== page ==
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3 Ways to Permanently Increase Your Self-Esteem

3 Ways to Permanently Increase Your Self-Esteem

There aren’t many things that are more important to your well-being than your self-esteem. I describe self-esteem as the reputation your consciousness has with itself: whether you think you are worthy of happiness or not depends on your self-esteem—it dictates how much you value yourself and your life.

For you, as an individual, there is nothing more important than valuing yourself and your life. Everything depends on it. The happiness of your family depends on it. It determines how you will interact with your environment, and whether or not that interaction is going to be mostly positive or mostly negative.

Here are three things you can start doing today to increase your self confidence. These are’t quick fixes; they will work, but it’s going to take a little time. It’s worth sticking it out to the end because when they do work, the changes in your mindset and your self-esteem will stay with you for life.

Get to Know Yourself

Who are you? What motivates you? What saddens you? Why are you driven by one thing but not another thing? Why do you feel upset in one situation and not in another situation? What are your values and beliefs? Where did they come from?

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This introspection is going to be exhausting at first, but once you make it a habit to question every emotion that you have and validate it, you’ll begin to see a pattern. This pattern will be a map to the source of any negative emotions.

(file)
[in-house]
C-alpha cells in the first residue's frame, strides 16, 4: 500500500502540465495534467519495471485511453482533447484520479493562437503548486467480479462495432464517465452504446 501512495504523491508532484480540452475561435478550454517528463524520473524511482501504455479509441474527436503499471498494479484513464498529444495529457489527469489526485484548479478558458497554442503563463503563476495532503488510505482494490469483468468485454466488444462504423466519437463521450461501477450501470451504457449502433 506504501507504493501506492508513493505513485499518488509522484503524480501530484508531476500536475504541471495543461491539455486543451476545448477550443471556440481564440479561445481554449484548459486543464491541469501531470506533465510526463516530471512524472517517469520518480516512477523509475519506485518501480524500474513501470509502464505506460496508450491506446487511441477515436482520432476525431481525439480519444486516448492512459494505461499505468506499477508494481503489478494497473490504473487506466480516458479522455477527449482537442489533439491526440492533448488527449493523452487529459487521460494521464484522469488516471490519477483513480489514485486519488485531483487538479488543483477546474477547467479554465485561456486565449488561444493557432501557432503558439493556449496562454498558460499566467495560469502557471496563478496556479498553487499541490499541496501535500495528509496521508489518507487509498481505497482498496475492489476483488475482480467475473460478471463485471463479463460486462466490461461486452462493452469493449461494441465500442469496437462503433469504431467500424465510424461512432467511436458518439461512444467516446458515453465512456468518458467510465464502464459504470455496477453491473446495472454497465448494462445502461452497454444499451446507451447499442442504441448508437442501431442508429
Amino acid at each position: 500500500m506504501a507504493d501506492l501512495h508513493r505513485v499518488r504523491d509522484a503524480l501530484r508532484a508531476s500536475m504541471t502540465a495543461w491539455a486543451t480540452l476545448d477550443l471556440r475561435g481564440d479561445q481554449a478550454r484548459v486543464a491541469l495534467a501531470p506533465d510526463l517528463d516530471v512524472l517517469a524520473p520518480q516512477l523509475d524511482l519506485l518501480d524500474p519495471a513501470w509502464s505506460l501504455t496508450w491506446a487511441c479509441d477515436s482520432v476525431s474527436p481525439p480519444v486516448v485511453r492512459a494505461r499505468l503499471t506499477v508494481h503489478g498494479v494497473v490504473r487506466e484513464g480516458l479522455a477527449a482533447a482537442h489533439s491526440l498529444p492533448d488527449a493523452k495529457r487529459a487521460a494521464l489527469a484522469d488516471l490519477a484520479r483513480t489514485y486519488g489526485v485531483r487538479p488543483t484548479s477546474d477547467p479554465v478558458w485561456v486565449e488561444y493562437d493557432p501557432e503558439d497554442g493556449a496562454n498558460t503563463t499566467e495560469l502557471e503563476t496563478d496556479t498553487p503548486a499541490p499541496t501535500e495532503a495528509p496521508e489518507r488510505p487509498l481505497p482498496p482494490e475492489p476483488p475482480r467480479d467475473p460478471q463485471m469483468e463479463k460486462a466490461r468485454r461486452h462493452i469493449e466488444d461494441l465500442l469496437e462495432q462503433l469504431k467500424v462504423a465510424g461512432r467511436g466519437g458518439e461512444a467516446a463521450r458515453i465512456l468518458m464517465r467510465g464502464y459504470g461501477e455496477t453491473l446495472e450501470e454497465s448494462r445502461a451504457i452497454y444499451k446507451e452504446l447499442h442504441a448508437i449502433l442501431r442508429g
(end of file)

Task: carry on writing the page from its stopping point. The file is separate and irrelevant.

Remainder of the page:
Once you find the source, kill it and have no mercy. It has no business bringing you down. It’s important to be hard on the gremlins that want to destroy you, but you also need to have compassion for yourself. Never talk down to yourself or abuse yourself. Repeat this process until you know yourself inside and out; until you understand everything you feel and why you feel it.

Then repeat it again until you understand everything you do and why you do it.

When you discover something poisonous, you have to get rid of it. It takes a while to eliminate a behavior/thought/habit you’ve had for a long time, but it’s not impossible, and doing so is essential to the quality of your life and the lives of those around you.

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Put Yourself First, Always

I know that this sounds counter-intuitive to everything you’ve been taught about being a good person, but I promise you that if you want to build your self-esteem and keep it for the rest of your life, then the first thing you have to do is put yourself first. Before everything.

When you put yourself first you acknowledge that you’re worth it. Whatever “it” is.

For example, if someone asked you to watch their cat for a weekend, and you hate cats, then you should say no. If the benefit you are going to get out of watching the cat (seeing your friend happy/feeling good about doing a good deed) is not going to outweigh the problems that it’s going to bring you (you hate cats with a fiery passion) then don’t do it. Take care of yourself first.

On the other hand, if this person is your daughter and making her happy outweighs the agony of the cat’s presence in your house, then do it.